Poise: Bolden's shown poise previously, but this spring he has "rushed his game," as one observer noted. Part of this has been attributed to the new-look offensive line, but others feel that he's "not taking his time or letting things develop." Bolden is said to have good command of the huddle and is more vocal with the first team this spring.
Reads: Most feel that he has the mental grasp of the scheme and can see things, but "looks to get rid of the ball too quickly" and "forces passes" often. As one observer noted, "He's got to just calm down. He hits the check-down, which is a good skill, but he's got to run through the progression and see things open up.
Matt McGloin, 6-1, 210 pounds, No. 11
A former walk-on, McGloin took the reigns when Bolden was sidelined with a concussion and has had both highs and lows during his tenure under center.
Arm: McGloin has a "good intermediate arm," and "can hit guys in stride." However, his strength is limited. Observers feel that this was his deficiency against Florida. He made several throws which required a lot of velocity to "get into a tight space" and "Florida's speed closed quick and grab them." Some of his passes needed "to be launched to have a prayer."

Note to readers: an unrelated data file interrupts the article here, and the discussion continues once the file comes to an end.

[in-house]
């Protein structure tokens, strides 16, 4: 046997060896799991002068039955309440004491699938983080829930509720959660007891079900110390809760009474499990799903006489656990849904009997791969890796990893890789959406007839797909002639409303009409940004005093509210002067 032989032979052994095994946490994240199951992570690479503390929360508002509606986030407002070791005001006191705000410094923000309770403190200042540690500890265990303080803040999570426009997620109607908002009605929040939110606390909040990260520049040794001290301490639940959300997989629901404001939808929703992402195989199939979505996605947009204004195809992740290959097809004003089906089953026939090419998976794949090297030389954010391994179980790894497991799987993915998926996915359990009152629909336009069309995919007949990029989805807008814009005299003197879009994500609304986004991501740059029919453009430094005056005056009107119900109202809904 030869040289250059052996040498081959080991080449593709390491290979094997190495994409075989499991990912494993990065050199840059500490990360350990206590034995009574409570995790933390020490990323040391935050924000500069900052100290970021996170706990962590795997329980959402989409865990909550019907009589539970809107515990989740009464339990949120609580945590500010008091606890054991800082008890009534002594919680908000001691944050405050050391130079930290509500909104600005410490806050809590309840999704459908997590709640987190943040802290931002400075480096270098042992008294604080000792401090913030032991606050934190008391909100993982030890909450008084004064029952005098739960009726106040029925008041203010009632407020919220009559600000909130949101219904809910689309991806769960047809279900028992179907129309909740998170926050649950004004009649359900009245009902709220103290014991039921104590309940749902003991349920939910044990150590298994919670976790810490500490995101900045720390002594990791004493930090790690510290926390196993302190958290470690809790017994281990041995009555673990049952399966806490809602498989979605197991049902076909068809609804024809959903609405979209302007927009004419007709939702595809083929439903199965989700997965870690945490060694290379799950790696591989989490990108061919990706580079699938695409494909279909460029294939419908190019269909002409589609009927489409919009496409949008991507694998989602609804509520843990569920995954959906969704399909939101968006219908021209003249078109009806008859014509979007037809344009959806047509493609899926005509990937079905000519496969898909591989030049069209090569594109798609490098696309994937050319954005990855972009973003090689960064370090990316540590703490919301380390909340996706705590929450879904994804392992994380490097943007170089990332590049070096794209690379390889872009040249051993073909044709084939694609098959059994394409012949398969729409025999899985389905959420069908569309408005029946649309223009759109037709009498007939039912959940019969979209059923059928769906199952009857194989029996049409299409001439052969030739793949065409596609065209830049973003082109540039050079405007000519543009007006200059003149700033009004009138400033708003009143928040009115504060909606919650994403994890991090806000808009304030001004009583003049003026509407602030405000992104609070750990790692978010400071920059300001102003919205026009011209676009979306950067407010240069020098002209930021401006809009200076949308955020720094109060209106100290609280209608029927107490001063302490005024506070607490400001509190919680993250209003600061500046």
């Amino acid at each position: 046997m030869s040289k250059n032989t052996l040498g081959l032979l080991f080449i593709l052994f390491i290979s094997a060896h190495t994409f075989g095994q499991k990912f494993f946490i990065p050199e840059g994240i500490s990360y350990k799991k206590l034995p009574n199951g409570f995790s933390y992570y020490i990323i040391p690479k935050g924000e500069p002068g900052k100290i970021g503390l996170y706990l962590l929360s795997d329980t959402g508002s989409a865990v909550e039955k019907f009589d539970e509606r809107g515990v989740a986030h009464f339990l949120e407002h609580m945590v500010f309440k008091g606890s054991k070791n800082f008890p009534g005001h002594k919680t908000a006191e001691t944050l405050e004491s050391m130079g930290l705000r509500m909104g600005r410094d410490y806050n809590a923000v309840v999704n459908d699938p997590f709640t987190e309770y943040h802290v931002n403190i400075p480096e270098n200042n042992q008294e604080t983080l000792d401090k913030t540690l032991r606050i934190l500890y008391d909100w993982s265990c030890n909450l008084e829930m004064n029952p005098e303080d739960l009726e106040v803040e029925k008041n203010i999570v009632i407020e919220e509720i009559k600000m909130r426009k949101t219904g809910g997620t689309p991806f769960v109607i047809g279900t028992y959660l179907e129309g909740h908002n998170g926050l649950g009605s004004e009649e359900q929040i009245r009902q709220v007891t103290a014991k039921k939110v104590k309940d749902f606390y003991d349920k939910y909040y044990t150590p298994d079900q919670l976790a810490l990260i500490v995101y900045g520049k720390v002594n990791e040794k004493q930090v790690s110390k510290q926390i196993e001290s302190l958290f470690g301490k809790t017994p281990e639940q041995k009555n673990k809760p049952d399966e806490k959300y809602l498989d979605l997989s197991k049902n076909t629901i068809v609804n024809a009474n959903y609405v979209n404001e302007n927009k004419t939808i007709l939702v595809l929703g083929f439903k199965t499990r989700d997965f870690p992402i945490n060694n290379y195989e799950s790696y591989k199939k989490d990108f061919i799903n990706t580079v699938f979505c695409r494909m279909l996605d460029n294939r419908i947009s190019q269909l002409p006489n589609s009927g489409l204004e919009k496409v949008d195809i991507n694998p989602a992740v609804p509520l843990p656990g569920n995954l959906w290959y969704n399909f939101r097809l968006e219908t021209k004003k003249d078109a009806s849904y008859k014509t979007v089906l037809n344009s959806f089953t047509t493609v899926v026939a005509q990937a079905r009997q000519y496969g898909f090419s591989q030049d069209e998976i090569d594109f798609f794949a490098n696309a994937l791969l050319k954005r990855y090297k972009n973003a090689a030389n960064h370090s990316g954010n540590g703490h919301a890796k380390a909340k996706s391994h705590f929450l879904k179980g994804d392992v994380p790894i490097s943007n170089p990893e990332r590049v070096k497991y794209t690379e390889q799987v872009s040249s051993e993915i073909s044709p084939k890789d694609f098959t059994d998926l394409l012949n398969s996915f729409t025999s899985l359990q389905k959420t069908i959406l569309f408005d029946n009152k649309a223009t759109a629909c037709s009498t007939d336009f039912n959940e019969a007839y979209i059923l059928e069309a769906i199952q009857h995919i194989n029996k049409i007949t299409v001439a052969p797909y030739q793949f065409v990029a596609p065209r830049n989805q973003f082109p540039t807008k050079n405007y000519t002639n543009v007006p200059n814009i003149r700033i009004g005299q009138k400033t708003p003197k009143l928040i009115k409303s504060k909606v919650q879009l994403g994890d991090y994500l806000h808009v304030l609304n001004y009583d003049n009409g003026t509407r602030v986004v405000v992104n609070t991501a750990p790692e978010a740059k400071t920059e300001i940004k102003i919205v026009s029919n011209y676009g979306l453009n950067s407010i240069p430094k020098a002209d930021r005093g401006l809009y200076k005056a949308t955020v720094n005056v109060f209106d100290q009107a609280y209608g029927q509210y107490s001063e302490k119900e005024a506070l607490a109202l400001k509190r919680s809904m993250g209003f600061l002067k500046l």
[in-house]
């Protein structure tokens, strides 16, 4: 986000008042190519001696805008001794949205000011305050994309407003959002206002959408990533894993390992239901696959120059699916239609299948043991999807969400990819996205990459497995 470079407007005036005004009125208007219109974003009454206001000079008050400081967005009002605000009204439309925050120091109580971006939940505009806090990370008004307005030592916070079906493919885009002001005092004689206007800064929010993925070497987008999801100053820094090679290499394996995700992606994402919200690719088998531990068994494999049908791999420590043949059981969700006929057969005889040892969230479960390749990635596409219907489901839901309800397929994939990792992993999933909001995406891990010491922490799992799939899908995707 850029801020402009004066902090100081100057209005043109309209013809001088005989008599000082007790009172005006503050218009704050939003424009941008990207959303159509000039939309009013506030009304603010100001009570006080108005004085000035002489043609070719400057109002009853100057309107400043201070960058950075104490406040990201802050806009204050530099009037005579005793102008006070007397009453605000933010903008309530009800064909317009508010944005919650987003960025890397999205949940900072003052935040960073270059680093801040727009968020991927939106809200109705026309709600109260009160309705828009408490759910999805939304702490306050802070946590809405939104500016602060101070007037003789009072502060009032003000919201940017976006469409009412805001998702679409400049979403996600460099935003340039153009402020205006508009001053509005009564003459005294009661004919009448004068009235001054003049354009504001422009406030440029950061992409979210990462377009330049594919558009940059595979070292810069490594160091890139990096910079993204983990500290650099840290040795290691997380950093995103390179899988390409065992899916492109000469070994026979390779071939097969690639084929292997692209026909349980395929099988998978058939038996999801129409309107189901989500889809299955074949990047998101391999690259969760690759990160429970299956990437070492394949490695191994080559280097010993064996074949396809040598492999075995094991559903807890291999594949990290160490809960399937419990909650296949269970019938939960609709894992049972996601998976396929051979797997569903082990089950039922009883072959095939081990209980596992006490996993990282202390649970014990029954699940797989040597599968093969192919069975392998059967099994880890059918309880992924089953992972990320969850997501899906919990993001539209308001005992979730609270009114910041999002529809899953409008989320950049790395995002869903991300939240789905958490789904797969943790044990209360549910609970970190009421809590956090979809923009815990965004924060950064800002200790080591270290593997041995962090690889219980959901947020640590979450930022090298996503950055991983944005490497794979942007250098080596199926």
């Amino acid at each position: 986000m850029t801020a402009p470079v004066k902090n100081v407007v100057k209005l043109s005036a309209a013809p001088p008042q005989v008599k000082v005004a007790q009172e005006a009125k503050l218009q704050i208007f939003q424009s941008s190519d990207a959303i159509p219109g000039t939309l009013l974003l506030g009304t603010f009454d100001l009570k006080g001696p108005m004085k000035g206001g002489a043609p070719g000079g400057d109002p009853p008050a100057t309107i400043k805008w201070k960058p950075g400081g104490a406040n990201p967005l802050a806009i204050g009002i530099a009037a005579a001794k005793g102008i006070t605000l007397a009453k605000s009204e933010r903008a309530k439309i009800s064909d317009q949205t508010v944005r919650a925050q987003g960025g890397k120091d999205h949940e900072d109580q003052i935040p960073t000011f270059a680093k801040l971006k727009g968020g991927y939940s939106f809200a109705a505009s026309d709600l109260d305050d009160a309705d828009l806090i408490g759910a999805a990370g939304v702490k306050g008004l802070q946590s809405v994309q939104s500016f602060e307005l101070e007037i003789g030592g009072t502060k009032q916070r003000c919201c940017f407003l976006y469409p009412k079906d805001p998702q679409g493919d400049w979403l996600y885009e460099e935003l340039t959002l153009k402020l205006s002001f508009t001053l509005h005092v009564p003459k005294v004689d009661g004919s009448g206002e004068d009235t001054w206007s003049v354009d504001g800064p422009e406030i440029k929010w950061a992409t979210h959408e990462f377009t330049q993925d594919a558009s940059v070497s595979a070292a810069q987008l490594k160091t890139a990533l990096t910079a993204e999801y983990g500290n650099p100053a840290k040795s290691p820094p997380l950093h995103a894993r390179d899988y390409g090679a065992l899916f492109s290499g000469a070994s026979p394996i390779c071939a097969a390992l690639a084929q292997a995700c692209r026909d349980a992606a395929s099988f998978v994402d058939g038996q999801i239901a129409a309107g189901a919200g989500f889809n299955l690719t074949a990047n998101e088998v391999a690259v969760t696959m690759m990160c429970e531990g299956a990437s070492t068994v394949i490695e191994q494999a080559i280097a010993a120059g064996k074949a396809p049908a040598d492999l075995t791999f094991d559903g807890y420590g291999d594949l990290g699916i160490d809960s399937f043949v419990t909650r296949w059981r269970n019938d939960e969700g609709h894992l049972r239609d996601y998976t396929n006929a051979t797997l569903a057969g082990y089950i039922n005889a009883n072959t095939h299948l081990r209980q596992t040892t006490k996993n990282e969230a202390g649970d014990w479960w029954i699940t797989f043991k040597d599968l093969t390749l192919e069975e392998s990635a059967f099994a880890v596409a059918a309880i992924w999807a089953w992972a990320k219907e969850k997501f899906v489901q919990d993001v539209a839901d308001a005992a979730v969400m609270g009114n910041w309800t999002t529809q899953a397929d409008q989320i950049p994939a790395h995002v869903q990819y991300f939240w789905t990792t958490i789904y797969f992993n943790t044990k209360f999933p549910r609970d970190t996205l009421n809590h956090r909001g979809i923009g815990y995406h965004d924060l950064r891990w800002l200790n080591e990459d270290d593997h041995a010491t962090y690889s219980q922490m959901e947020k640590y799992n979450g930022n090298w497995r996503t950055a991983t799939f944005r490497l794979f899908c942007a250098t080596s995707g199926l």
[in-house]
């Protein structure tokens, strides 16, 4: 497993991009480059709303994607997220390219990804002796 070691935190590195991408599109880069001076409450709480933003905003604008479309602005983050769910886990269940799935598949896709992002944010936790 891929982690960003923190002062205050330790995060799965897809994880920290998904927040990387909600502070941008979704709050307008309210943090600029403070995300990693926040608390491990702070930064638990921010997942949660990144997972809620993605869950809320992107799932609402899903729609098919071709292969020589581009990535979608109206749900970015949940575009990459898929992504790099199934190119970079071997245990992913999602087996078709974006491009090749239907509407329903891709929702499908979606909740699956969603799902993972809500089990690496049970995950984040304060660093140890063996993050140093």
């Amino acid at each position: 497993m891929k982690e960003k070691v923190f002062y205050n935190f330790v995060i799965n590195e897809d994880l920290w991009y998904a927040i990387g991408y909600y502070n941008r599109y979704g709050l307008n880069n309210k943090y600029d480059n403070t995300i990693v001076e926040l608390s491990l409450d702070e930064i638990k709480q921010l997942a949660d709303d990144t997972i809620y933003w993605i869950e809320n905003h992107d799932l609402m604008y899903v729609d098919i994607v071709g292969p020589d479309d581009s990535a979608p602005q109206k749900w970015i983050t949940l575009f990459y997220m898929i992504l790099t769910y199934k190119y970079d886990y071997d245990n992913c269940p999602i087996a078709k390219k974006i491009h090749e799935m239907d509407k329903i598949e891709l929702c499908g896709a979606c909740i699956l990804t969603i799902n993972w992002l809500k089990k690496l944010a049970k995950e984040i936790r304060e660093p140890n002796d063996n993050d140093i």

Size: McGloin is the smallest of the leading quarterbacks this spring. Observers feel his size is fine, but he's not going to "be a big challenge to take down."
Mobility: McGloin also has not seen a significant amount of designed runs this spring, although most feel he has the speed "to be dangerous" and "freeze the defense" out of the backfield "if (the pocket) collapses." But it's unlikely that the staff will run him regularly in a designed fashion.
Poise: A lot has been made of McGloin's attitude and "moxie," and as one observer noted, "I mean he needs that right? He's the walk-on no one gave a shot. He's not the highly recruited five-star guy and he's not athletically blessed like some of these players, so he needs something that helps his game. So he believes in his abilities. Call it ego, call it confidence — whatever. But it's what helps his play." McGloin does have "good presence in the huddle," although "he may get on guys too much."